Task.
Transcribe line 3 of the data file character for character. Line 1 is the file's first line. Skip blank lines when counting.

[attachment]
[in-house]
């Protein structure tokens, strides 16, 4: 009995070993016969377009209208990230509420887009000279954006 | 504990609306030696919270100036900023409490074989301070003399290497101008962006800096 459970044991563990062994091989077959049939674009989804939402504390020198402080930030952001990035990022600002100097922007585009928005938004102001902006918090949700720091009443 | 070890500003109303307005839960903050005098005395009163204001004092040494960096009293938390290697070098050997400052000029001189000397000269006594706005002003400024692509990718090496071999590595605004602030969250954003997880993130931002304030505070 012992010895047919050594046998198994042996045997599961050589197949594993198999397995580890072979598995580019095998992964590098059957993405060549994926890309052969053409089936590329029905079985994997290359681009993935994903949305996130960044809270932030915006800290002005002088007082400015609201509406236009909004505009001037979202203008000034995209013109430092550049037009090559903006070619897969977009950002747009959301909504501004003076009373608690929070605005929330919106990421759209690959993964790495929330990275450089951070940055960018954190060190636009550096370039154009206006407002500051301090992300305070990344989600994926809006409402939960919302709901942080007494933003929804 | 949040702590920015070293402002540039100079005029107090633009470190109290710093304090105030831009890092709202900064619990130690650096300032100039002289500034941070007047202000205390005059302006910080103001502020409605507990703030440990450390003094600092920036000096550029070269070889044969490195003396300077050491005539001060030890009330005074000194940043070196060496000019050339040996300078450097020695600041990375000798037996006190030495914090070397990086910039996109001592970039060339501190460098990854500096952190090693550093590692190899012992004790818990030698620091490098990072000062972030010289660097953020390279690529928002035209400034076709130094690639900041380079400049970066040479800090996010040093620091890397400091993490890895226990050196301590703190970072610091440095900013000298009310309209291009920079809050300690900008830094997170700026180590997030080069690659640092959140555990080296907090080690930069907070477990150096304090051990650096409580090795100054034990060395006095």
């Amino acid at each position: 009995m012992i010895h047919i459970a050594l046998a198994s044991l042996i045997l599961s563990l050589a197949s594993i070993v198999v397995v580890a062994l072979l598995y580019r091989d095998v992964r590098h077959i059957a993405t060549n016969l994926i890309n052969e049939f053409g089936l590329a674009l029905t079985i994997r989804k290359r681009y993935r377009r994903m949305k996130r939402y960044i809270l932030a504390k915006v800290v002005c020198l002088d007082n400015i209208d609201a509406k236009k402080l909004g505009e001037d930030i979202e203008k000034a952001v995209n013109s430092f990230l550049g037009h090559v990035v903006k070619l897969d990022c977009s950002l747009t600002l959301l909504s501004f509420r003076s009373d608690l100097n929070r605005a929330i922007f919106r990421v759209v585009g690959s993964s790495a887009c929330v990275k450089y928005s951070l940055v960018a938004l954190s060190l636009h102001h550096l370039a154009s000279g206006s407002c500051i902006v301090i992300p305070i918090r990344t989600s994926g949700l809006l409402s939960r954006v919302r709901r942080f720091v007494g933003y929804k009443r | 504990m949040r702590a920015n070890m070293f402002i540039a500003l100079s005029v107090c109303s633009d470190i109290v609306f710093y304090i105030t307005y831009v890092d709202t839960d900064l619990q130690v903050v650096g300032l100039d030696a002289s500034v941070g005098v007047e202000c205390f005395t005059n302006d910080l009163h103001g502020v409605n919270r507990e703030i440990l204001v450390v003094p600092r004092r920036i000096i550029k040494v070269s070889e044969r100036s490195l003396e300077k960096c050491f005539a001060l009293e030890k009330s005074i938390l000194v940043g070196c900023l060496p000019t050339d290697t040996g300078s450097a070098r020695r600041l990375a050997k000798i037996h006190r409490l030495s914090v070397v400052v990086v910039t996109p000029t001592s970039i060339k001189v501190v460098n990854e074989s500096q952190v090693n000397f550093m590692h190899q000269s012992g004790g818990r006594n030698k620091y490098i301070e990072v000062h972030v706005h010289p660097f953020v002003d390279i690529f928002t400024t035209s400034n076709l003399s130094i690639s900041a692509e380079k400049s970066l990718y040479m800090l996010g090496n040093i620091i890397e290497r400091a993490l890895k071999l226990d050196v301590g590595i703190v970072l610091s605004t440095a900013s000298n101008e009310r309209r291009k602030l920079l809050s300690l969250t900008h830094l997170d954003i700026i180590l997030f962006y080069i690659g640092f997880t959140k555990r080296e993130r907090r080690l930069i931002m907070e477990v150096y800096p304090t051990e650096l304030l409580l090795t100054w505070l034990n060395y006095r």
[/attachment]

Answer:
């Amino acid at each position: 009995m012992i010895h047919i459970a050594l046998a198994s044991l042996i045997l599961s563990l050589a197949s594993i070993v198999v397995v580890a062994l072979l598995y580019r091989d095998v992964r590098h077959i059957a993405t060549n016969l994926i890309n052969e049939f053409g089936l590329a674009l029905t079985i994997r989804k290359r681009y993935r377009r994903m949305k996130r939402y960044i809270l932030a504390k915006v800290v002005c020198l002088d007082n400015i209208d609201a509406k236009k402080l909004g505009e001037d930030i979202e203008k000034a952001v995209n013109s430092f990230l550049g037009h090559v990035v903006k070619l897969d990022c977009s950002l747009t600002l959301l909504s501004f509420r003076s009373d608690l100097n929070r605005a929330i922007f919106r990421v759209v585009g690959s993964s790495a887009c929330v990275k450089y928005s951070l940055v960018a938004l954190s060190l636009h102001h550096l370039a154009s000279g206006s407002c500051i902006v301090i992300p305070i918090r990344t989600s994926g949700l809006l409402s939960r954006v919302r709901r942080f720091v007494g933003y929804k009443r | 504990m949040r702590a920015n070890m070293f402002i540039a500003l100079s005029v107090c109303s633009d470190i109290v609306f710093y304090i105030t307005y831009v890092d709202t839960d900064l619990q130690v903050v650096g300032l100039d030696a002289s500034v941070g005098v007047e202000c205390f005395t005059n302006d910080l009163h103001g502020v409605n919270r507990e703030i440990l204001v450390v003094p600092r004092r920036i000096i550029k040494v070269s070889e044969r100036s490195l003396e300077k960096c050491f005539a001060l009293e030890k009330s005074i938390l000194v940043g070196c900023l060496p000019t050339d290697t040996g300078s450097a070098r020695r600041l990375a050997k000798i037996h006190r409490l030495s914090v070397v400052v990086v910039t996109p000029t001592s970039i060339k001189v501190v460098n990854e074989s500096q952190v090693n000397f550093m590692h190899q000269s012992g004790g818990r006594n030698k620091y490098i301070e990072v000062h972030v706005h010289p660097f953020v002003d390279i690529f928002t400024t035209s400034n076709l003399s130094i690639s900041a692509e380079k400049s970066l990718y040479m800090l996010g090496n040093i620091i890397e290497r400091a993490l890895k071999l226990d050196v301590g590595i703190v970072l610091s605004t440095a900013s000298n101008e009310r309209r291009k602030l920079l809050s300690l969250t900008h830094l997170d954003i700026i180590l997030f962006y080069i690659g640092f997880t959140k555990r080296e993130r907090r080690l930069i931002m907070e477990v150096y800096p304090t051990e650096l304030l409580l090795t100054w505070l034990n060395y006095r």